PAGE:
Single-molecule magnets (SMMs) are metal-organic complexes which can retain a magnetization after the magnetic field which was used to induce it is turned off. Below the so-called blocking temperature, the relaxation of the magnetization in such systems becomes slow and the total spin remains stable for a time. Polynuclear Fe(II) SMMs are difficult to synthesize and, thus, rare.
Yuan-Zhu Zhang and colleagues, Southern University of Science and Technology, Shenzhen, China, have synthesized a linear trinuclear Fe(II) single-molecule magnet. The team reacted FeCl2·4H2O with the ligand 2-[(pyridine-2-ylimine)-methyl]phenol (Hpymp) in methanol under an argon atmosphere and added NaBPh4. They obtained crystals of the complex [FeII3(pymp)4(MeOH)2][BPh4]2·2MeOH (pictured).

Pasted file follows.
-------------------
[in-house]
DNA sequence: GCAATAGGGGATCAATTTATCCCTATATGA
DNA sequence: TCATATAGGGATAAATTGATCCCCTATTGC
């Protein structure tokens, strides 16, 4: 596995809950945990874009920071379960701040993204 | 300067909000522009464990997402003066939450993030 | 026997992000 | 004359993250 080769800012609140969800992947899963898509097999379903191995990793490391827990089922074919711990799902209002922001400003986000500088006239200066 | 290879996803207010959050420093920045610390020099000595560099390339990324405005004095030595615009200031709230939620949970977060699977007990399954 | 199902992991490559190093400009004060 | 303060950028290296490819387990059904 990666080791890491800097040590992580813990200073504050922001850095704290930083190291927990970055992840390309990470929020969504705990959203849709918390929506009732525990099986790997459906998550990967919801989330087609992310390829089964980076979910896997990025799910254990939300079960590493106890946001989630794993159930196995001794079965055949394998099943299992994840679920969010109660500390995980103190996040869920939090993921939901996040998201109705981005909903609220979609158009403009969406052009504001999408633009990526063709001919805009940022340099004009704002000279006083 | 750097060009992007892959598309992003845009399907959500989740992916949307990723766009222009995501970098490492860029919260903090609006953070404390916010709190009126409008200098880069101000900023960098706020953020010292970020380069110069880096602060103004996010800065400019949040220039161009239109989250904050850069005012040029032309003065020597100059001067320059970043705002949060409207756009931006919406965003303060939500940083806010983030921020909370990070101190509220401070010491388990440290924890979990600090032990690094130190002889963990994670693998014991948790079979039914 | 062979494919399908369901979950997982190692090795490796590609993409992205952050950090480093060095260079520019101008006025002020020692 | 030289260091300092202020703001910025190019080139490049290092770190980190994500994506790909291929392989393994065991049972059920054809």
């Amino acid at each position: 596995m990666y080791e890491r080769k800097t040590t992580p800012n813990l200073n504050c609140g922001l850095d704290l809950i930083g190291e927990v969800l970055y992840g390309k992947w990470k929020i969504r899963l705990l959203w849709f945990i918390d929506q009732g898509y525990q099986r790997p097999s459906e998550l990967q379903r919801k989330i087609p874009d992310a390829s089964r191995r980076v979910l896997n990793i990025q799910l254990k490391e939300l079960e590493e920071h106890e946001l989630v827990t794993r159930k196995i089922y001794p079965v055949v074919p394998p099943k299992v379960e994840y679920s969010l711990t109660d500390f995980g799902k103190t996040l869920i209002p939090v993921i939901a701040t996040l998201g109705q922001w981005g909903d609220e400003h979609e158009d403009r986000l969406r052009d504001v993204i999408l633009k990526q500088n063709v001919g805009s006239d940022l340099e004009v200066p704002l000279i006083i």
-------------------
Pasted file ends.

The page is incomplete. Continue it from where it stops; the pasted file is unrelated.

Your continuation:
The complex was characterized using X-ray diffraction, which showed a linear Fe3-chain connected by four [pymp]− ligands. Magnetic measurements provided evidence for a ferromagnetic coupling within the Fe3-chain, for a magnetic anisotropy in the molecule, and for the single-molecule-magnet character of the complex.
- A Linear Trinuclear Ferrous Single Molecule Magnet,
Shi-Hao Liu, Yi-Fei Deng, Chang’An Li, Xiaoyong Chang, Yuan-Zhu Zhang,
Dalton Trans. 2018.